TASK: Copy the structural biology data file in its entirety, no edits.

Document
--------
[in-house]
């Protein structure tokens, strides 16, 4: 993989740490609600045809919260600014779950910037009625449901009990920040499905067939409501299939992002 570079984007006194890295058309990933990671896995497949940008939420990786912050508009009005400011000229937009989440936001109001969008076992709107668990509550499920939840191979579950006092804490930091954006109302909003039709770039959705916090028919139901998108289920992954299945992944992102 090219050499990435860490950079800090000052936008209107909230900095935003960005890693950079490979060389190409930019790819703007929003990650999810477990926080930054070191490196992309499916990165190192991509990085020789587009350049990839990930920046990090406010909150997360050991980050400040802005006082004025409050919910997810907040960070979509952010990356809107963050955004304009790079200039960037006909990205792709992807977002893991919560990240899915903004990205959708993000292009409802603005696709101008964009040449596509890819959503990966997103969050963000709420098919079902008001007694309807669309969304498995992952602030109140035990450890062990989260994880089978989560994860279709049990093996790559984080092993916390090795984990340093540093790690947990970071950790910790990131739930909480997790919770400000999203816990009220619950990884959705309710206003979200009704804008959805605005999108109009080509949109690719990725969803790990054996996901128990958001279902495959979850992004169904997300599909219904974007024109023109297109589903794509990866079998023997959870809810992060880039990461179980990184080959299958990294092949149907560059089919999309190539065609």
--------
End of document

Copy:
[in-house]
């Protein structure tokens, strides 16, 4: 993989740490609600045809919260600014779950910037009625449901009990920040499905067939409501299939992002 570079984007006194890295058309990933990671896995497949940008939420990786912050508009009005400011000229937009989440936001109001969008076992709107668990509550499920939840191979579950006092804490930091954006109302909003039709770039959705916090028919139901998108289920992954299945992944992102 090219050499990435860490950079800090000052936008209107909230900095935003960005890693950079490979060389190409930019790819703007929003990650999810477990926080930054070191490196992309499916990165190192991509990085020789587009350049990839990930920046990090406010909150997360050991980050400040802005006082004025409050919910997810907040960070979509952010990356809107963050955004304009790079200039960037006909990205792709992807977002893991919560990240899915903004990205959708993000292009409802603005696709101008964009040449596509890819959503990966997103969050963000709420098919079902008001007694309807669309969304498995992952602030109140035990450890062990989260994880089978989560994860279709049990093996790559984080092993916390090795984990340093540093790690947990970071950790910790990131739930909480997790919770400000999203816990009220619950990884959705309710206003979200009704804008959805605005999108109009080509949109690719990725969803790990054996996901128990958001279902495959979850992004169904997300599909219904974007024109023109297109589903794509990866079998023997959870809810992060880039990461179980990184080959299958990294092949149907560059089919999309190539065609």